Work has changed dramatically since the pandemic. This is not particularly insightful commentary; the shift to hybrid work remains top on people’s agendas as we continue to embed lessons learned into our (hopefully) long term ways of working.
An area that particularly fascinates me is how we navigate time, rather than place. The office is a core builder of social capital – it helps us share in key moments that matter, develop friendships, and share knowledge, and different organisations are working out what “their deal” looks like in relation to place-flexibility.
Time, however, is a little more unknown to us. We know that people are working longer hours, and some are struggling to manage boundaries between ‘home’ and ‘work’ modes as it is so much easier to ‘just quickly check’ our emails, calendars, or team WhatsApp groups. I write this at 8:57 PM, having opted for a longer working day this week so that I can benefit from a cheaper commute home, uninterrupted focus time, and an earlier finish later in the week.
Time changes the nature of our office spaces – I find that commuting in off peak and leaving later gives me a view into the transformation of the space; from a cultural ‘hub’ of activity, where I can get in those ‘quick asks’ and chat to colleagues, to a place of complete concentration.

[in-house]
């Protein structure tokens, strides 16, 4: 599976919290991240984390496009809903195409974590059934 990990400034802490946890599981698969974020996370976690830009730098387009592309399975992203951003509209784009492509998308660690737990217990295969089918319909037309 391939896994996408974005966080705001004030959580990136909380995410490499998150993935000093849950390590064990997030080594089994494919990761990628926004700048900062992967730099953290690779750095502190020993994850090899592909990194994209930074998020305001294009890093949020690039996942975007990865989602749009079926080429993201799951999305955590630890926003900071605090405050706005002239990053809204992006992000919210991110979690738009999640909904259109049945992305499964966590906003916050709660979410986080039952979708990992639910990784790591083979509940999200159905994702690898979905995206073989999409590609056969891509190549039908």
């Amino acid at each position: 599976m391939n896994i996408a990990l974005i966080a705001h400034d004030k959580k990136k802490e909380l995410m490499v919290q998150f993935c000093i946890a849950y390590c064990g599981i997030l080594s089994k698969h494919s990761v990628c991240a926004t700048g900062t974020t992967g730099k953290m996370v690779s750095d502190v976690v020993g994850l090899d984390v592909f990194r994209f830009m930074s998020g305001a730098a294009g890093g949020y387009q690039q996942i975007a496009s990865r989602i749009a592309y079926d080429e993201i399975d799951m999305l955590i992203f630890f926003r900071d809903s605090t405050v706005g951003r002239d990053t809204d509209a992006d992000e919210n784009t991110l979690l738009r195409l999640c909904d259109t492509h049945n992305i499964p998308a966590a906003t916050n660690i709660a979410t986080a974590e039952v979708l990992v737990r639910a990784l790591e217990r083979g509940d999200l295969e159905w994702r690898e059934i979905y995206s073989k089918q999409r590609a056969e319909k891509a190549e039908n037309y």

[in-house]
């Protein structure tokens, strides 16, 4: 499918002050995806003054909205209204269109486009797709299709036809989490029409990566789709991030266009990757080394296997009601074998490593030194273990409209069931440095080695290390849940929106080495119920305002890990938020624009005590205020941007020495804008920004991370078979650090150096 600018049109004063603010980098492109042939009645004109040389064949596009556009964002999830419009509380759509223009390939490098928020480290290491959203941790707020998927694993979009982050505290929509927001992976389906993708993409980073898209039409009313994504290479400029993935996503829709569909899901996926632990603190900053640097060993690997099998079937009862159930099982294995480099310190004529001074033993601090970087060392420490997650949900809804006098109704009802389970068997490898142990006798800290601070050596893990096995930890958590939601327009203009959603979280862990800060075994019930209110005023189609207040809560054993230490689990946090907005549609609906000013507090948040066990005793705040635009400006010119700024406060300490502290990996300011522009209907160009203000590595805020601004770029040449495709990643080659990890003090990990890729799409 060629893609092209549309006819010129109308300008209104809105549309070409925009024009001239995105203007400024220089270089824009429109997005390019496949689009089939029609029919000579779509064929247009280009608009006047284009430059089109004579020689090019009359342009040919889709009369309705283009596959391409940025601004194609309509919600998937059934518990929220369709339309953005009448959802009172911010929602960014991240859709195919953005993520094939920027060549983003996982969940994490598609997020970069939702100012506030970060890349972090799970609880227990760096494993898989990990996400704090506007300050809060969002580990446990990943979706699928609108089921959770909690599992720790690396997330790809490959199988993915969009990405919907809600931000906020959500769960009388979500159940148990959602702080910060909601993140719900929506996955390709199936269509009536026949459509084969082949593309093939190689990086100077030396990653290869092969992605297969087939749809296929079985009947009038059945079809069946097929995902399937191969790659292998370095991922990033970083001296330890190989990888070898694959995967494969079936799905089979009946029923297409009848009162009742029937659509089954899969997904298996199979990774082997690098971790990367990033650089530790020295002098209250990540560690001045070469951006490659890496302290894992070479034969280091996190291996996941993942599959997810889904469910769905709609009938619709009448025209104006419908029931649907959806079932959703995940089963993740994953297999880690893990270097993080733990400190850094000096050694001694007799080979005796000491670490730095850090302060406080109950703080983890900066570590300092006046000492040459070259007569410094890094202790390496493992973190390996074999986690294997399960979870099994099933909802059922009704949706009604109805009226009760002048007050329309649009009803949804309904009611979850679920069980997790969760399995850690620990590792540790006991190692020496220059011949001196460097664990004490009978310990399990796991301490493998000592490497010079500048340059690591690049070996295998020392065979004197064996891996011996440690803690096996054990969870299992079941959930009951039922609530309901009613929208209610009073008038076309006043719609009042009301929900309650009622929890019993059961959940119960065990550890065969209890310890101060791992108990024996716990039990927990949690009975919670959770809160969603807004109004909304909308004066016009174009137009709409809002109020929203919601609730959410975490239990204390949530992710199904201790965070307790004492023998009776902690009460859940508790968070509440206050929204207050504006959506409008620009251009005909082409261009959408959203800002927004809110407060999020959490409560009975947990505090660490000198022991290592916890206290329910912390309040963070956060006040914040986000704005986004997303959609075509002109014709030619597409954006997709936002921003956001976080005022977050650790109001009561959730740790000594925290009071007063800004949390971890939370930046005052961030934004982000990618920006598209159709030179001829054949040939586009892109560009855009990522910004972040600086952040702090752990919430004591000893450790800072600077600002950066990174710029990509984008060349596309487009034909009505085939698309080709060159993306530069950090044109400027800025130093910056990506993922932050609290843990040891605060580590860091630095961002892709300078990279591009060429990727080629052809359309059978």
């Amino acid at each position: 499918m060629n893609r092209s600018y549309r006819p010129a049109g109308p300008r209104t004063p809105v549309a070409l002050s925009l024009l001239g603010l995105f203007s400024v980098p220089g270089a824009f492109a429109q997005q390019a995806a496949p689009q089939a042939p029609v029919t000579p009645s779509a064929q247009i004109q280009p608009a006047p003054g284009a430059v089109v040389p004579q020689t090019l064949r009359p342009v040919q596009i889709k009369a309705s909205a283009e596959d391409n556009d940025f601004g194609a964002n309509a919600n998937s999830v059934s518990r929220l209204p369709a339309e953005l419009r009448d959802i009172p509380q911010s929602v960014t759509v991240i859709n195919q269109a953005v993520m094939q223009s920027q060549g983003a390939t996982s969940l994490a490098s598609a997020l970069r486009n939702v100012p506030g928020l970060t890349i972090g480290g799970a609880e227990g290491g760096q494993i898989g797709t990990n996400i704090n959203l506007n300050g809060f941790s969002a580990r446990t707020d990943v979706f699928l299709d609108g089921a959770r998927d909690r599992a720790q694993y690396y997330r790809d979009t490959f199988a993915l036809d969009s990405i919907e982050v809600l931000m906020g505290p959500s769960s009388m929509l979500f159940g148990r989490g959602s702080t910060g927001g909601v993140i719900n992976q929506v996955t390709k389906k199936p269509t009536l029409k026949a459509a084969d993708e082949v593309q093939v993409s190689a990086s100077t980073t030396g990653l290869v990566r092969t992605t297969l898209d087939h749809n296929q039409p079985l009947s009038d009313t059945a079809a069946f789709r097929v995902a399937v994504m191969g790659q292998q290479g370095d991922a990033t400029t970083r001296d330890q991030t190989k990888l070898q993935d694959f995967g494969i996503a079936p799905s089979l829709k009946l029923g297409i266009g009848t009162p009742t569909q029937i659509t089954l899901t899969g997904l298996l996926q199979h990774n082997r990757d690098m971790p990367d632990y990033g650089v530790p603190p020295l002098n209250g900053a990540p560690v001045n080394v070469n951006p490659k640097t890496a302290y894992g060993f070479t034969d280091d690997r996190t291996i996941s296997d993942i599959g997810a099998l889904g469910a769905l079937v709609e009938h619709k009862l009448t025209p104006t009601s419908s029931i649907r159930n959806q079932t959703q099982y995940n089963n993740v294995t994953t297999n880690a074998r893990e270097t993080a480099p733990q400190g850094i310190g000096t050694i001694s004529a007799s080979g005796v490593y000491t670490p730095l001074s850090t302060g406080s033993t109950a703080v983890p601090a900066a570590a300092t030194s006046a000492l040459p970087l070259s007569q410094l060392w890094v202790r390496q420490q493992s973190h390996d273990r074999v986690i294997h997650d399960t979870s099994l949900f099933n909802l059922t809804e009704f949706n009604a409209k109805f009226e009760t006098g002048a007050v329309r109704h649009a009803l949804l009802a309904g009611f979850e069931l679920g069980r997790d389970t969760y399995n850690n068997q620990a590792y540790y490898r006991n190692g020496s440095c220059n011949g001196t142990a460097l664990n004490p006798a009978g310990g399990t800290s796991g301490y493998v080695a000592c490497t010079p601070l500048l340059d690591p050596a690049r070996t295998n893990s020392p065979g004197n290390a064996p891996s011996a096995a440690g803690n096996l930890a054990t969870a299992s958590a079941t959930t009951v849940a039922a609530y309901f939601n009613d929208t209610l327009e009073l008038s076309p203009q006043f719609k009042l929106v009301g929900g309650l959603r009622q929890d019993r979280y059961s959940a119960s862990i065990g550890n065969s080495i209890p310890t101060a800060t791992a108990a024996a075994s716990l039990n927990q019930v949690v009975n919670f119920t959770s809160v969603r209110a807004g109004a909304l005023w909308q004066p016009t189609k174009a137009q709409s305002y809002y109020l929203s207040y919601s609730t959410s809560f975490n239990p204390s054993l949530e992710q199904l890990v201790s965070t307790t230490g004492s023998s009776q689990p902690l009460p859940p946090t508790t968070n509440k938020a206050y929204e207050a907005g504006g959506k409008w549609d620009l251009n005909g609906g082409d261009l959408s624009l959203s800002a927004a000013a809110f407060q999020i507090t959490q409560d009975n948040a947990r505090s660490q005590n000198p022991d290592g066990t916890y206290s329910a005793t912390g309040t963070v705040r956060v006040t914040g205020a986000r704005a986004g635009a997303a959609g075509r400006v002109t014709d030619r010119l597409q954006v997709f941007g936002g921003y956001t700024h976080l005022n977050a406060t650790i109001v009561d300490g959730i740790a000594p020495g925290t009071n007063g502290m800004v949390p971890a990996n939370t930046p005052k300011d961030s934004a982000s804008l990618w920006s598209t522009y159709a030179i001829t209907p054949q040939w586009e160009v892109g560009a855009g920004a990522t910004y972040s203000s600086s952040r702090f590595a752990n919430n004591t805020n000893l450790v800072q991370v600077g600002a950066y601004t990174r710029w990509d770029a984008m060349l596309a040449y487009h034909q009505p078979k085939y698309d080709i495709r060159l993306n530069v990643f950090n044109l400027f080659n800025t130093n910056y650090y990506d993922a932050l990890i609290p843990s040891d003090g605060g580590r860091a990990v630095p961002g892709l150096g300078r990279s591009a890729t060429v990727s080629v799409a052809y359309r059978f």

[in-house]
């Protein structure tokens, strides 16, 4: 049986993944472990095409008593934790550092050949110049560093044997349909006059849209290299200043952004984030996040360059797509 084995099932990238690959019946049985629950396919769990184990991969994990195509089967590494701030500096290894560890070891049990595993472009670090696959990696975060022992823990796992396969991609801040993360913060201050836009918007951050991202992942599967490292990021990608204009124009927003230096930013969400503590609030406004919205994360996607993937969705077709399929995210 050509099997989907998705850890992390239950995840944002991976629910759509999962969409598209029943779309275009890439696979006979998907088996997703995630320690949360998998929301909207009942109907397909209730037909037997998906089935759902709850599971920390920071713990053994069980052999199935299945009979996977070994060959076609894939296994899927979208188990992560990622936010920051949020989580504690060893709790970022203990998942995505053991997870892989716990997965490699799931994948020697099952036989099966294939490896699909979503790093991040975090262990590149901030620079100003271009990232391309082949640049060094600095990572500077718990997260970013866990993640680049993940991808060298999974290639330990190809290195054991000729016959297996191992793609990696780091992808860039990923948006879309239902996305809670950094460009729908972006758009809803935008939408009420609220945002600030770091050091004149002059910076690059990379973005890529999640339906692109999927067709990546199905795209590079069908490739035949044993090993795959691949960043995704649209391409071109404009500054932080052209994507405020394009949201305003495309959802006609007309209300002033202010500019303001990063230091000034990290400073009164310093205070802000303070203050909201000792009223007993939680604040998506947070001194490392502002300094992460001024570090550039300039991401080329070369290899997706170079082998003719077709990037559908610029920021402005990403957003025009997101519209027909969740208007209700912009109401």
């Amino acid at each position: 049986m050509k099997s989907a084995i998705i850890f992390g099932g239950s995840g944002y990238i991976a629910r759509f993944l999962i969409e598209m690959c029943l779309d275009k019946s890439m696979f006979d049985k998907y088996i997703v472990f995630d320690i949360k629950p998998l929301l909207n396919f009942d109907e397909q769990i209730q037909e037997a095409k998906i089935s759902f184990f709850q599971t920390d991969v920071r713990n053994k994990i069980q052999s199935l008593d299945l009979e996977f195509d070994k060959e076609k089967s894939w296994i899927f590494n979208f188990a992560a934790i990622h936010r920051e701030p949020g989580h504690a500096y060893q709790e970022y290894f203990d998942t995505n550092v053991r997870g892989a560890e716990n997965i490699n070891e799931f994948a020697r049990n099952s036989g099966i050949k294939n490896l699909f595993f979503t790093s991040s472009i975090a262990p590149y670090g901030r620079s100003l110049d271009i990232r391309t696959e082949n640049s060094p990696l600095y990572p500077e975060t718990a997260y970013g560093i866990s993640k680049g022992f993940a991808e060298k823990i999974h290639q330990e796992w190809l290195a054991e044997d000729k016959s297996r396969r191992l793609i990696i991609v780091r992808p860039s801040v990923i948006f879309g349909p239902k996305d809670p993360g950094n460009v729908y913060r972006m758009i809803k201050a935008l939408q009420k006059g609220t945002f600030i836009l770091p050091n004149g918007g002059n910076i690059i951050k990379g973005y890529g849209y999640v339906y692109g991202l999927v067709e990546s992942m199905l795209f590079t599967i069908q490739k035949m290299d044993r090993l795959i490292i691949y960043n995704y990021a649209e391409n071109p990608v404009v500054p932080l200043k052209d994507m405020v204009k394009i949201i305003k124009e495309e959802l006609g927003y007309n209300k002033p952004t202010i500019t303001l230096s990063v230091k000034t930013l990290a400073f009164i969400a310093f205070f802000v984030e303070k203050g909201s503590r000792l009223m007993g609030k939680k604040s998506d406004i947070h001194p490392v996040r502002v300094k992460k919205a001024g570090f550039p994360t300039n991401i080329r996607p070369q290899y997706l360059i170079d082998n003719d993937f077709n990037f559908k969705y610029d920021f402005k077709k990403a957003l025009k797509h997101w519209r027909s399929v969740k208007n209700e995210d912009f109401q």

However, it’s particularly challenging to ensure that people are “experimenting with different working hours” because that’s what they’re actually doing, or whether they are doing so by necessity and are at risk of burnout from overwork.
Some people naturally become more focussed during the evening. It is thought that humans developed different circadian rhythms so that different people could keep watch for potential threats while others slept. People whose natural waking cycles align with the productivity expectations of the 9-5 are particularly fortunate, but some of us find ourselves more productive in the evenings.
With different people’s productivity needs in mind, it’s essential to communicate our use of time and place to benefit from sustainable high performance:
Develop psychological safety. At HSM advisory, we have a culture of high psychological safety – being clear on boundaries and managing each other’s expectations through honest conversations.
Avoid ‘time confetti’. ‘Time confetti’ refers to the little bits of free time we spend to do work tasks, that adds up and acts as a cumulative detriment to our wellbeing. Being intentional about setting boundaries between work and home is key to ensuring we can experiment with time without overworking.
Co-ordinate with your team. Whilst a late start and evening finish may boost our ability to use the office for focus time, or to avoid disruptions, we also need to work with our team members to ensure we are on hand for any key deliverables.
Overall, experimenting with time and place is about managing trade-offs, and a willingness to experiment. If you’re experimenting with flexibility of time in your organisation, it would be great to hear your perspective. You can contact me on LinkedIn or via email here.